Part I: Moving in the right direction: Tobacco packaging and labeling in the Americas
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Campaign for Tobacco-Free Kids, Washington D.C., United States of America
University of Nevada Reno, Reno, United States of America
Publication date: 2023-04-25
Corresponding author
Ernesto M Sebrie
Campaign for Tobacco-Free Kids, Washington D.C., United States of America
Tob. Prev. Cessation 2023;9(Supplement):A22
Article 13 of the World Health Organization Framework Convention on Tobacco Control recommends a comprehensive ban on tobacco advertising, promotion, and sponsorship (TAPS) including at the point-of-sale (POS). In Feb. 2022, Mexico amended its tobacco control law to establish a complete ban on TAPS including product display at the POS. Regulations went into effect Jan. 2023, and specify that only a list of tobacco products available and their prices may be displayed; lists cannot include logos. The objective of this study was to assess availability and marketing of conventional and emerging tobacco and nicotine products at the POS before implementation of the TAPS ban in Mexico.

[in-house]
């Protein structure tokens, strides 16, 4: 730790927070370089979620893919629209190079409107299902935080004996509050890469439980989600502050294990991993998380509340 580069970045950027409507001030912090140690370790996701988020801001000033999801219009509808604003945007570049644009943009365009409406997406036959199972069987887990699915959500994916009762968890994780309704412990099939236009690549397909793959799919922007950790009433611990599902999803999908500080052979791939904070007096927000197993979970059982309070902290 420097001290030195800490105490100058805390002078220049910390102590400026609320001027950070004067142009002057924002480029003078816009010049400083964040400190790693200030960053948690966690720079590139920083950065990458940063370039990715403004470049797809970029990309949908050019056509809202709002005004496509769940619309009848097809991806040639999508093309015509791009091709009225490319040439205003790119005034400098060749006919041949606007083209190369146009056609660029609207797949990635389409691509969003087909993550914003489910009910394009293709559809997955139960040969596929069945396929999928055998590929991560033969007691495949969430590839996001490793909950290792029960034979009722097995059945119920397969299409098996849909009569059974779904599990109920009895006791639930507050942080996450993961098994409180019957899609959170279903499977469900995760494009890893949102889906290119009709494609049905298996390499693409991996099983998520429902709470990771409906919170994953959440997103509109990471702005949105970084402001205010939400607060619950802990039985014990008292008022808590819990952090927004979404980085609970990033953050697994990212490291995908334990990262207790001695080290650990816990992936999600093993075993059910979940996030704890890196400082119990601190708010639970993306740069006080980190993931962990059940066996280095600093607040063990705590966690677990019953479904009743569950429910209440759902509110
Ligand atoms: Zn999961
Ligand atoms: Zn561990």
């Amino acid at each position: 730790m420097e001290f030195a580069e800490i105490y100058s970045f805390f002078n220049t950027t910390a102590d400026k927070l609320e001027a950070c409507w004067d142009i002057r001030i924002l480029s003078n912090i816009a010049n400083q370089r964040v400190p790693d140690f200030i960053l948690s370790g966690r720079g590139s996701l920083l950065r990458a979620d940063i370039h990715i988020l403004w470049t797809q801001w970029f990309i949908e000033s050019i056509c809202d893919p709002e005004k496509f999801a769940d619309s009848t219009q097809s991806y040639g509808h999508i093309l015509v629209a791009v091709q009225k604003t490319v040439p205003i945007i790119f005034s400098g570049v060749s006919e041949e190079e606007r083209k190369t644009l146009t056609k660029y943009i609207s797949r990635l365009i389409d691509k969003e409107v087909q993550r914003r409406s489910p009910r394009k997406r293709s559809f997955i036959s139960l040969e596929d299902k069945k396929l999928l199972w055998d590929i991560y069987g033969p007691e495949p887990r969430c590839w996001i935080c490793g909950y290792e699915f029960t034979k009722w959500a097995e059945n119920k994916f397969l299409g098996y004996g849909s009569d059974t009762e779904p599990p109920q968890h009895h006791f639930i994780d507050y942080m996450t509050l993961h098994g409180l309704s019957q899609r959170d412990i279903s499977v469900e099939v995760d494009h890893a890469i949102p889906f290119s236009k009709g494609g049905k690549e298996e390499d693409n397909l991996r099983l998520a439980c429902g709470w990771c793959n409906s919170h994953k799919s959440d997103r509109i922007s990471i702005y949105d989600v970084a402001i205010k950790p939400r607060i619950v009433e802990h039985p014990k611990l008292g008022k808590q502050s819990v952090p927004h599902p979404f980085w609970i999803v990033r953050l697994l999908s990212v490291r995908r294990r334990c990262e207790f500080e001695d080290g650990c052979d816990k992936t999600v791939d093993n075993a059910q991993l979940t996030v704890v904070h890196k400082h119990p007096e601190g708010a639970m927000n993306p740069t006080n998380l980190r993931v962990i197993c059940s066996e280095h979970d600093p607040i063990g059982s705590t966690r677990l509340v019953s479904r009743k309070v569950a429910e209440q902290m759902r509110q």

Material and Methods:
An observational study was conducted from Dec. 6-20, 2022, in the capital cities of Puebla and Aguascalientes, two states in Mexico. We selected 6 areas based on socioeconomic and geographic variation. We monitored 477 tobacco POS (236 in Aguascalientes, 241 in Puebla), equally distributed across the 6 areas. POS had a minimum distance of 100m between each other, and included convenience stores, pharmacies, supermarkets, specialty tobacco stores, and liquor stores. Trained data collectors used cellphones with the web program KoBo Toolbox to record the POS location, tobacco product availability, brands, advertising, promotion, and product display, among other items.

Almost all POS sold conventional cigarettes (97.5%) and flavored (including menthol) cigarettes (84%). Few POS sold cigars (1.5%), little cigars (<1%), or waterpipe tobacco (<1%). Ten POS (2%) sold electronic cigarettes, one sold heated tobacco products (0.2%), and none sold oral nicotine pouches. Most POS displayed conventional tobacco products (85%) and had at least one type of tobacco advertising (60%). Few (<2%) had tobacco promotions (limited editions, discounts, or gifts with purchase). Almost half of POS displayed a list with cigarettes brands and prices (48%), and about 40% sold single sticks (packs opened and/or lighters).

TAPS bans, including at the POS, are essential to reducing tobacco use prevalence. Assessment of POS prior to implementation of the TAPS ban show pervasive and aggressive marketing used by the tobacco industry. A monitoring of TAPS post-implementation of the ban will be conducted to assess compliance.

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